Her name has come up every fall in recent years (and the bookies had her as second favorite this year) but the announcement is still a bit of a surprise. The Nobel jury has tended to favor writers who have a “political” side to their fiction — “political” is one adjective that would not apply to Alice’s work.
What she is is a decent, generous human being with an exceptional talent for both observation and the ability to capture the results of that observation in words. Every one of her stories is like a carefully sculpted, three dimensional word picture. When considered as a body of work, they capture an entire community — there is a reason why southwestern Ontario is known as Munro country.
She is 82 now and has announced that Dear Life, the collection released late last year, would be her last. If you are looking for it on a Giller list, incidentally, you won’t find it — it is a sign of Munro’s humility that after winning the Prize twice she asked her publishers to stop submitting her books for consideration.
I have read all of Alice’s collections, but most of that reading took place before I started blogging here. You will find reviews of three here: The View From Castle Rock, the autobiographical collection which traces her own family history starting in Scotland; Too Much Happiness, her 2009 collection; and the previously mentioned Dear Life.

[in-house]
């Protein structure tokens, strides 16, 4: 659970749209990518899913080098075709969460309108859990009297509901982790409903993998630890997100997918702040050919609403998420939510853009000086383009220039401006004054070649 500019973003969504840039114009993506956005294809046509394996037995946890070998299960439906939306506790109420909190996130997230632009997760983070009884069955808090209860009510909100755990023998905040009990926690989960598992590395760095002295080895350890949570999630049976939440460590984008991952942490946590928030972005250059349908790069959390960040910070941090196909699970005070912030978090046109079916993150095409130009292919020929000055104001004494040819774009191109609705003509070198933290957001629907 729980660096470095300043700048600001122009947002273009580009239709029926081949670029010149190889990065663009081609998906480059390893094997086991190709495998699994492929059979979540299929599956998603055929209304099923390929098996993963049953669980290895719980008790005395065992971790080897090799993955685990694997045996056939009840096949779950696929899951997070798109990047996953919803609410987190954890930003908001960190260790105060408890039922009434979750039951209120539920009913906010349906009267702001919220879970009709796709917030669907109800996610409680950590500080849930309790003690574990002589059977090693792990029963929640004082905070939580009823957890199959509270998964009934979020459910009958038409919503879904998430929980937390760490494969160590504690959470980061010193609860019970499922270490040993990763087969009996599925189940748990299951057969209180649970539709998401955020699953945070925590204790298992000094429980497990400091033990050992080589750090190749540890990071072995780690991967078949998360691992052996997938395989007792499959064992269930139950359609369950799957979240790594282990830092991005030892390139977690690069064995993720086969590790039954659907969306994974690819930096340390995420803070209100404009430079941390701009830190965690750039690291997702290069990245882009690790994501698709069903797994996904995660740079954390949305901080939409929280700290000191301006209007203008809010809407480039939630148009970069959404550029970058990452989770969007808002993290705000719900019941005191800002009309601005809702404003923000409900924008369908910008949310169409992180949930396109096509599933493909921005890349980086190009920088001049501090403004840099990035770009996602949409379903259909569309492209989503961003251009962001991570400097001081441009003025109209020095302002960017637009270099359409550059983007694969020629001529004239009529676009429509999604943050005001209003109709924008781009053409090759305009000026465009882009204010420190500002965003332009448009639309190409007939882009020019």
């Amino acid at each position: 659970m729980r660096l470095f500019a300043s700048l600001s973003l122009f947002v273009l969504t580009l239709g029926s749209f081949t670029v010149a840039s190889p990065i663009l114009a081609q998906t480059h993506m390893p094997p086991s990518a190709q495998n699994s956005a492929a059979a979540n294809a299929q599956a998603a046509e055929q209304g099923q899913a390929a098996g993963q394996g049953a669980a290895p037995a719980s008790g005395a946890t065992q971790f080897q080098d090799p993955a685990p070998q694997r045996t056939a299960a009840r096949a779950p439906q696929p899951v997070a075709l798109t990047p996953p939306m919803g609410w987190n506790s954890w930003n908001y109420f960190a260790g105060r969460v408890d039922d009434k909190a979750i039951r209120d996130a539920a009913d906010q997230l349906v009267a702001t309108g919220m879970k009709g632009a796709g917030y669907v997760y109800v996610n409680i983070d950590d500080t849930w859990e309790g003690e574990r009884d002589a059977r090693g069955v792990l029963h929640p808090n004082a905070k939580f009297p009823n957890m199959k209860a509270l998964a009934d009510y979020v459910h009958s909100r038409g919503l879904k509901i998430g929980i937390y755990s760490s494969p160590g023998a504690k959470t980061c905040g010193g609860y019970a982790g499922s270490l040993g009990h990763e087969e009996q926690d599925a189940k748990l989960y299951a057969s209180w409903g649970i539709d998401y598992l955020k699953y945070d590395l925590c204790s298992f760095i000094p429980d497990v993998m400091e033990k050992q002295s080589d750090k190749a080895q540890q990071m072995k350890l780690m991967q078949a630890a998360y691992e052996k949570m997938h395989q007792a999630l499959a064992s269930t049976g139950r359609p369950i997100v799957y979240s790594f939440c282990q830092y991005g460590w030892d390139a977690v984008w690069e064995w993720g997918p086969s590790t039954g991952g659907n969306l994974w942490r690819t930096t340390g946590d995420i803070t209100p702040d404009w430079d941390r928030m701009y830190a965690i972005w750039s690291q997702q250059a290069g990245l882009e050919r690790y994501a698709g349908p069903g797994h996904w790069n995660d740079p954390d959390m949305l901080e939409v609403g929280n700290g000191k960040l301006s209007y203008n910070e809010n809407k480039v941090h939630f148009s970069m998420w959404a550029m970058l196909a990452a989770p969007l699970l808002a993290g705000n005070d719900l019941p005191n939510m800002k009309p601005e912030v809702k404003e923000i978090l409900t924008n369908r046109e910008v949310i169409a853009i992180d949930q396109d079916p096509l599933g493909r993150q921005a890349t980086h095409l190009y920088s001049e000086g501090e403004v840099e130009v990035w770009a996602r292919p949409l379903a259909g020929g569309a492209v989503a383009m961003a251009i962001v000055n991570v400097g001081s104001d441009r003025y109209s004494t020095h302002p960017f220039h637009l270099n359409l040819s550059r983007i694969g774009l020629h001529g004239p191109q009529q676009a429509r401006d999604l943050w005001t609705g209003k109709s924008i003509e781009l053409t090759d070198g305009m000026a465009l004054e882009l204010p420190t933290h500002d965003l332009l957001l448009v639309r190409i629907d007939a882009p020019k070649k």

And I have another review schedule to close out 2013 — I will be re-reading her first collection, Dance of the Happy Shades, as the concluding book in my 2013 project of revisiting 12 Canadian authors who influenced me. I first read it when it was published in 1968 and I was 20 years old. Today’s Nobel announcement underlined that I have been reading, enjoying and appreciating Alice Munro’s work for most of my adult life — I have every intention of revisiting some of her other early collections as well.
Alice Munro is a deserving winner — and I am sure that many Canadian readers are as proud as I am that her work has received the international recognition that the Nobel Prize represents.